We’ve already touched on this one – it’s now incredibly easy to keep WordPress up to date and, when we’re in charge of website maintenance, we schedule these out to keep the system as secure as possible in a timely manner.
Limit Use of 3rd Party Plugins
The more plugins you use the less control you have over the code being run on your site. Our host, WP Engine, helps us by keeping track of plugins with known security issues and will not allow these on their system. We develop all of our own functionality whenever possible and, when an excellent solution already exists, we do all the research required to make sure it’s a respected plugin with a proactive development team.
Use a Custom Theme
Just like plugins, popular themes can have security issues too. The more people that use a particular theme the more likely a hacker will be able to figure out an issue and exploit it across the many websites that use it. At AOR, we’ve developed our own completely custom WordPress theme that both cuts down on development time and increases security for every site we build.
Forcing Secure Admin Logins
It sounds so basic but one of the most common ways a website will be compromised nowadays involves an inexperienced site owner logging in using the username “admin” and a basic password. Hackers with automated programs will scour the web trying to brute force login to websites using the username “admin” and guessing the password. It’s surprisingly effective. We take our username and password security seriously and don’t encounter these types of issues.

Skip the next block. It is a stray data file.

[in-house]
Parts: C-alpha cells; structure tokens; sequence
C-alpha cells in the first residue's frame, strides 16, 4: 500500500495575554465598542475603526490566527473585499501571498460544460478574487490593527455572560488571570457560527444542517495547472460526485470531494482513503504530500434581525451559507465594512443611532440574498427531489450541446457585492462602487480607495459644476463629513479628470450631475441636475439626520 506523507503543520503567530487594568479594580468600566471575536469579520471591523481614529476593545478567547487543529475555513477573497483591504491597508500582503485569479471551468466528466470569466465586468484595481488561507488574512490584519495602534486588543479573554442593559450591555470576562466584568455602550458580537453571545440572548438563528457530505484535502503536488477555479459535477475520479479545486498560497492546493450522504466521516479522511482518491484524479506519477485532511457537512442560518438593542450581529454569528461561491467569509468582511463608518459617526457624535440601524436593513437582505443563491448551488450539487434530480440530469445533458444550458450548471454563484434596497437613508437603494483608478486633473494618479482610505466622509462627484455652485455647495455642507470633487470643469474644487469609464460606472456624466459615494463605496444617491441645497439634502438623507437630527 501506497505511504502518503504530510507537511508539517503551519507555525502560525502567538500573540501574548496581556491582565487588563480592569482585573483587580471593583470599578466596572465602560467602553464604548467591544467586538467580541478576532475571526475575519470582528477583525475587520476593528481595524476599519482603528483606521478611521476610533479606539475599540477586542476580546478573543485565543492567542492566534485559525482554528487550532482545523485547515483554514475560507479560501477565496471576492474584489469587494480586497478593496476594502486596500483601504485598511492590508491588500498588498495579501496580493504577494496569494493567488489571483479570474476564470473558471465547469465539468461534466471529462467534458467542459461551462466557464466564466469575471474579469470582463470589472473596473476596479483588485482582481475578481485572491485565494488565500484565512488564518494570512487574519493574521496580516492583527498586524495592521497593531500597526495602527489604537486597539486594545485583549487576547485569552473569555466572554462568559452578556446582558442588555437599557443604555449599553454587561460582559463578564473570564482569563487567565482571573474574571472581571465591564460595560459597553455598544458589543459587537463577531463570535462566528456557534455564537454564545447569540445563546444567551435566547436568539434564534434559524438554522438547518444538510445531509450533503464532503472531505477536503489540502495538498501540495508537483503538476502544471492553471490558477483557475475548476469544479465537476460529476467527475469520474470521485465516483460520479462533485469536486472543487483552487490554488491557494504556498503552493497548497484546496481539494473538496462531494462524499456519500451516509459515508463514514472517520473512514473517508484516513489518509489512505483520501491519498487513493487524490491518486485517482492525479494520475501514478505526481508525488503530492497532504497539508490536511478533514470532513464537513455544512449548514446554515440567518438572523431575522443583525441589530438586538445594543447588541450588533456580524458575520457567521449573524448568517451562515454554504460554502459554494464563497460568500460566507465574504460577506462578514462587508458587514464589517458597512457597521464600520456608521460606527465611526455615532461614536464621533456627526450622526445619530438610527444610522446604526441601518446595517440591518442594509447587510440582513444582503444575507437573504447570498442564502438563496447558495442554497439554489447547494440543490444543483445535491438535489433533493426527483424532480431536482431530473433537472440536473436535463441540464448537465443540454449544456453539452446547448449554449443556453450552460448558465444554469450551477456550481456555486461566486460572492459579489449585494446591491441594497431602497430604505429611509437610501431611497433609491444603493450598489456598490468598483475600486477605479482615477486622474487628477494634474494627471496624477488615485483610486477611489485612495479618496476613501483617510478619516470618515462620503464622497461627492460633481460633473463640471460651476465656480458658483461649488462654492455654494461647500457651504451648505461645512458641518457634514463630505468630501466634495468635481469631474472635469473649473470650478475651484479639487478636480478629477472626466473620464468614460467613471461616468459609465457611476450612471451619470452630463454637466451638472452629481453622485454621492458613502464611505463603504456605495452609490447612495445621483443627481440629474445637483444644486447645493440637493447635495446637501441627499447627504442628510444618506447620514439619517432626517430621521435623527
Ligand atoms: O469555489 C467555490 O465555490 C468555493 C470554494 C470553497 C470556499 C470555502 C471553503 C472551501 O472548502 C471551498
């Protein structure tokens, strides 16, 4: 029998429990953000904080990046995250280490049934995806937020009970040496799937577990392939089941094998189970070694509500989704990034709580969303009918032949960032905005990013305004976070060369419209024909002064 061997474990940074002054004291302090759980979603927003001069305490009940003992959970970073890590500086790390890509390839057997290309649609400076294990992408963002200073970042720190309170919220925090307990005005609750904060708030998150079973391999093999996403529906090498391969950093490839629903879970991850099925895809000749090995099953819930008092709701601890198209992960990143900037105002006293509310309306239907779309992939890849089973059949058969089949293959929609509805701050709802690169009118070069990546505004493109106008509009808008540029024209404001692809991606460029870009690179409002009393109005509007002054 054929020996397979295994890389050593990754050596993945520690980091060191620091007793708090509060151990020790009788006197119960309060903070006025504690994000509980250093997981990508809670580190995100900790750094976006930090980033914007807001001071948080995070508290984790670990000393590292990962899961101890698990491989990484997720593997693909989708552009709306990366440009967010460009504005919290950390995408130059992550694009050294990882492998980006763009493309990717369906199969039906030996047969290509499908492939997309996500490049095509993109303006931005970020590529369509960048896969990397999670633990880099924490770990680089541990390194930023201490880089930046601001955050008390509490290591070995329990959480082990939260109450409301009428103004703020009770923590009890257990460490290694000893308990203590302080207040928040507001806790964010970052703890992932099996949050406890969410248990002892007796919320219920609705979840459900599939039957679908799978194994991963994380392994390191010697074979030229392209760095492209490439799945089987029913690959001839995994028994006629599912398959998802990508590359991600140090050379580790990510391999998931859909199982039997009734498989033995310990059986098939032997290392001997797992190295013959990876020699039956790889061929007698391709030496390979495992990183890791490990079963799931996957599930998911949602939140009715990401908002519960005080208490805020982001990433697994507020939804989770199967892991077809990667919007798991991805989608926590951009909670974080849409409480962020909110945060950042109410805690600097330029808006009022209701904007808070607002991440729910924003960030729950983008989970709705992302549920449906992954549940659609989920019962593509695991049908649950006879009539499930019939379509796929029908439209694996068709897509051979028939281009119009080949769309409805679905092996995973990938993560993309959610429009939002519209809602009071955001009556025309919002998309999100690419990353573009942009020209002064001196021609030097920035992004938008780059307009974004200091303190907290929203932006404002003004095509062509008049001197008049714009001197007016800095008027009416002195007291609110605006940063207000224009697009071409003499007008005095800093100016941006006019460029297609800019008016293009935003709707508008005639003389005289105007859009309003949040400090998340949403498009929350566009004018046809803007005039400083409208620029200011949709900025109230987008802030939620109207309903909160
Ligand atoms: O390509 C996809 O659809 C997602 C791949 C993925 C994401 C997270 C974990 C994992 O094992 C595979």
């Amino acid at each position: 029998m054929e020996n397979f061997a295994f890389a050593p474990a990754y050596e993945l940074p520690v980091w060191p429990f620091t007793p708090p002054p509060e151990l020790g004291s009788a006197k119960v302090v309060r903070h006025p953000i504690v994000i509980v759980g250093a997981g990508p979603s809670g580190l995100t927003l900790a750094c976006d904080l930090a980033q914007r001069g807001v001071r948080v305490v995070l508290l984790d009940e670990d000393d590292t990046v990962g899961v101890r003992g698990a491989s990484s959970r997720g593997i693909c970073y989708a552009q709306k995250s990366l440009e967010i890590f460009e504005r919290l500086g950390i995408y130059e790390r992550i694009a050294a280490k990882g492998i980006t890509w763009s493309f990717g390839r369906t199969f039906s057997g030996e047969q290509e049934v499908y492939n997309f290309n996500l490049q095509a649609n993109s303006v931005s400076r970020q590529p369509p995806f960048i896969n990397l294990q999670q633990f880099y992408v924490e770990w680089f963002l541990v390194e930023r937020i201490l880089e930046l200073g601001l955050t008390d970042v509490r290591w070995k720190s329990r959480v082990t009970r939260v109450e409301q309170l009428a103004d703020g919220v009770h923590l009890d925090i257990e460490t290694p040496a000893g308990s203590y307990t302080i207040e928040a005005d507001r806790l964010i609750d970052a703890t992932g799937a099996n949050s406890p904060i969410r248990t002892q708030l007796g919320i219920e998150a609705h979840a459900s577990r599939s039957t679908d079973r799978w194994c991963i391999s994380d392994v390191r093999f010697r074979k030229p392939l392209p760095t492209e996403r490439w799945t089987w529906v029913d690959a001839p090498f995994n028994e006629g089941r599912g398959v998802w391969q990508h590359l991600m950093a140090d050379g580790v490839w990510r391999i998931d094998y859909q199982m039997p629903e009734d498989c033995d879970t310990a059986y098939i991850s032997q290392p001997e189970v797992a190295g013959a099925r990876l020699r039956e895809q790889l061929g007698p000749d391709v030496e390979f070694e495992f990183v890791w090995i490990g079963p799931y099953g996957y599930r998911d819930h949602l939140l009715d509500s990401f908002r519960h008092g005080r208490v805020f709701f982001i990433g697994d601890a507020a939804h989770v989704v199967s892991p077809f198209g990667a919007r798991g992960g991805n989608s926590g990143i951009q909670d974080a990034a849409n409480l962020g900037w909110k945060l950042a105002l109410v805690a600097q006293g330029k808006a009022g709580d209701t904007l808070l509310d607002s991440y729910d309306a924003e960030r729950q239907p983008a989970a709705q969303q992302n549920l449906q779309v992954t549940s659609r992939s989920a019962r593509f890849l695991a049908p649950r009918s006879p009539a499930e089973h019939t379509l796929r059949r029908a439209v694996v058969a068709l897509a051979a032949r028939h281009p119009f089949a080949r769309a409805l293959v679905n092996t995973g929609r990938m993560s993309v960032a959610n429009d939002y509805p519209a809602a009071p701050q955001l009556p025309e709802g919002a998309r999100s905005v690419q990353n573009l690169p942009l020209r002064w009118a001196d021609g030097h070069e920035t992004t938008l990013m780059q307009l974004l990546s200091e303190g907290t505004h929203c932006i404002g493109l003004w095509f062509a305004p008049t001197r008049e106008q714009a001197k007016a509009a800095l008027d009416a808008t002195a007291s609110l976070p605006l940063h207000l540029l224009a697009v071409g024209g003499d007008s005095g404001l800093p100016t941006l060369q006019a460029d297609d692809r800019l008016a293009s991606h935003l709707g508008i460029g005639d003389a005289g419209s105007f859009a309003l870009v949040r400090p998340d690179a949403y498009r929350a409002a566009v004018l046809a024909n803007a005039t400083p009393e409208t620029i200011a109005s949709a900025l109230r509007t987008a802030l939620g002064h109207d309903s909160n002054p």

Additional Security Plugins
For clients that request it we also have a few plugins that we will set up to add an additional layer of security. These plugins will limit login attempts and add two-step authentication for those users that want the extra peace of mind.
We have a few other tricks up our sleeve that we like to keep on the down low but implement on each of the sites that we create.
WordPress is secure!
That’s right – WordPress is, inherently, secure – you have to go out of your way to mess up that built-in security. Fortunately, we know what we’re doing and you can rest assured that a site in the hands of AOR will stay safe.